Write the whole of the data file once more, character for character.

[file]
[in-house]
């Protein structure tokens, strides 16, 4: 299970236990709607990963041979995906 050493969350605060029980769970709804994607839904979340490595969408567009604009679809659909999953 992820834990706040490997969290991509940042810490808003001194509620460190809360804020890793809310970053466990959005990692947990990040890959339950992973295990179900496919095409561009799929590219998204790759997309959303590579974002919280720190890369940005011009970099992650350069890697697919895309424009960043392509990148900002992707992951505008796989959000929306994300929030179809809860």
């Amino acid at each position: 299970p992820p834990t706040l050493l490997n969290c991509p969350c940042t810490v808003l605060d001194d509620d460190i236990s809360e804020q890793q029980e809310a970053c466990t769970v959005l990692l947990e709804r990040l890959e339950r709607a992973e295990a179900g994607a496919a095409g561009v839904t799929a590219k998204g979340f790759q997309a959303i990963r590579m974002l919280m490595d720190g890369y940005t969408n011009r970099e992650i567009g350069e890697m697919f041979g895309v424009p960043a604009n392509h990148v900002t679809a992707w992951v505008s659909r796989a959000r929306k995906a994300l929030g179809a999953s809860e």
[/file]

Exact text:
[in-house]
């Protein structure tokens, strides 16, 4: 299970236990709607990963041979995906 050493969350605060029980769970709804994607839904979340490595969408567009604009679809659909999953 992820834990706040490997969290991509940042810490808003001194509620460190809360804020890793809310970053466990959005990692947990990040890959339950992973295990179900496919095409561009799929590219998204790759997309959303590579974002919280720190890369940005011009970099992650350069890697697919895309424009960043392509990148900002992707992951505008796989959000929306994300929030179809809860």
């Amino acid at each position: 299970p992820p834990t706040l050493l490997n969290c991509p969350c940042t810490v808003l605060d001194d509620d460190i236990s809360e804020q890793q029980e809310a970053c466990t769970v959005l990692l947990e709804r990040l890959e339950r709607a992973e295990a179900g994607a496919a095409g561009v839904t799929a590219k998204g979340f790759q997309a959303i990963r590579m974002l919280m490595d720190g890369y940005t969408n011009r970099e992650i567009g350069e890697m697919f041979g895309v424009p960043a604009n392509h990148v900002t679809a992707w992951v505008s659909r796989a959000r929306k995906a994300l929030g179809a999953s809860e």